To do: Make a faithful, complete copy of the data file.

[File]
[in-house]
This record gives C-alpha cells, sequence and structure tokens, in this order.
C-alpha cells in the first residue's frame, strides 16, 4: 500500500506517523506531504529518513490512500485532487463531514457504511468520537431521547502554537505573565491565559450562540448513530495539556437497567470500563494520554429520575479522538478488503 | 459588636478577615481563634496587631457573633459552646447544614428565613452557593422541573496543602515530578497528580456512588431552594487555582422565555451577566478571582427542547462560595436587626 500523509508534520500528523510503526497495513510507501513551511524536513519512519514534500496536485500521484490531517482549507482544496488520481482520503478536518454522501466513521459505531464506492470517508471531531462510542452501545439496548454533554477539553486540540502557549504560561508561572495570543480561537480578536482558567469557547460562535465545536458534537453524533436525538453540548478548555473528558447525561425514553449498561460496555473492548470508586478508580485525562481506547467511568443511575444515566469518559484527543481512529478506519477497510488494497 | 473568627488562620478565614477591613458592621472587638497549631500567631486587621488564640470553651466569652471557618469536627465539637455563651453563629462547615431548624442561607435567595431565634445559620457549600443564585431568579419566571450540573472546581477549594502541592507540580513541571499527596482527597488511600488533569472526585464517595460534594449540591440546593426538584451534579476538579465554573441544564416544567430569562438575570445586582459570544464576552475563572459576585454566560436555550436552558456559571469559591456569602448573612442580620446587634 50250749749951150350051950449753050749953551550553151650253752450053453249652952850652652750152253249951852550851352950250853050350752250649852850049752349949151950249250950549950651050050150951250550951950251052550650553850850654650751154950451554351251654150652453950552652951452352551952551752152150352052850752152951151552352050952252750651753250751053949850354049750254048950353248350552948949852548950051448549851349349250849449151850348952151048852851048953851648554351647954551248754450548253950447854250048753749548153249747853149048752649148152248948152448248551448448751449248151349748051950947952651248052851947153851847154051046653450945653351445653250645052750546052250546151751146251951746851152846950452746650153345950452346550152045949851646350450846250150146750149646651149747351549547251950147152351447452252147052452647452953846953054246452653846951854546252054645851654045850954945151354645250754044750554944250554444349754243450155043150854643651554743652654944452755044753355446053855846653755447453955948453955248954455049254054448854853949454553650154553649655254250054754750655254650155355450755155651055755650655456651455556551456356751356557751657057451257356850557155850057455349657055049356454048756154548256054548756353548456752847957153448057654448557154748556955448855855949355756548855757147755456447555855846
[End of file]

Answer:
[in-house]
This record gives C-alpha cells, sequence and structure tokens, in this order.
C-alpha cells in the first residue's frame, strides 16, 4: 500500500506517523506531504529518513490512500485532487463531514457504511468520537431521547502554537505573565491565559450562540448513530495539556437497567470500563494520554429520575479522538478488503 | 459588636478577615481563634496587631457573633459552646447544614428565613452557593422541573496543602515530578497528580456512588431552594487555582422565555451577566478571582427542547462560595436587626 500523509508534520500528523510503526497495513510507501513551511524536513519512519514534500496536485500521484490531517482549507482544496488520481482520503478536518454522501466513521459505531464506492470517508471531531462510542452501545439496548454533554477539553486540540502557549504560561508561572495570543480561537480578536482558567469557547460562535465545536458534537453524533436525538453540548478548555473528558447525561425514553449498561460496555473492548470508586478508580485525562481506547467511568443511575444515566469518559484527543481512529478506519477497510488494497 | 473568627488562620478565614477591613458592621472587638497549631500567631486587621488564640470553651466569652471557618469536627465539637455563651453563629462547615431548624442561607435567595431565634445559620457549600443564585431568579419566571450540573472546581477549594502541592507540580513541571499527596482527597488511600488533569472526585464517595460534594449540591440546593426538584451534579476538579465554573441544564416544567430569562438575570445586582459570544464576552475563572459576585454566560436555550436552558456559571469559591456569602448573612442580620446587634 50250749749951150350051950449753050749953551550553151650253752450053453249652952850652652750152253249951852550851352950250853050350752250649852850049752349949151950249250950549950651050050150951250550951950251052550650553850850654650751154950451554351251654150652453950552652951452352551952551752152150352052850752152951151552352050952252750651753250751053949850354049750254048950353248350552948949852548950051448549851349349250849449151850348952151048852851048953851648554351647954551248754450548253950447854250048753749548153249747853149048752649148152248948152448248551448448751449248151349748051950947952651248052851947153851847154051046653450945653351445653250645052750546052250546151751146251951746851152846950452746650153345950452346550152045949851646350450846250150146750149646651149747351549547251950147152351447452252147052452647452953846953054246452653846951854546252054645851654045850954945151354645250754044750554944250554444349754243450155043150854643651554743652654944452755044753355446053855846653755447453955948453955248954455049254054448854853949454553650154553649655254250054754750655254650155355450755155651055755650655456651455556551456356751356557751657057451257356850557155850057455349657055049356454048756154548256054548756353548456752847957153448057654448557154748556955448855855949355756548855757147755456447555855846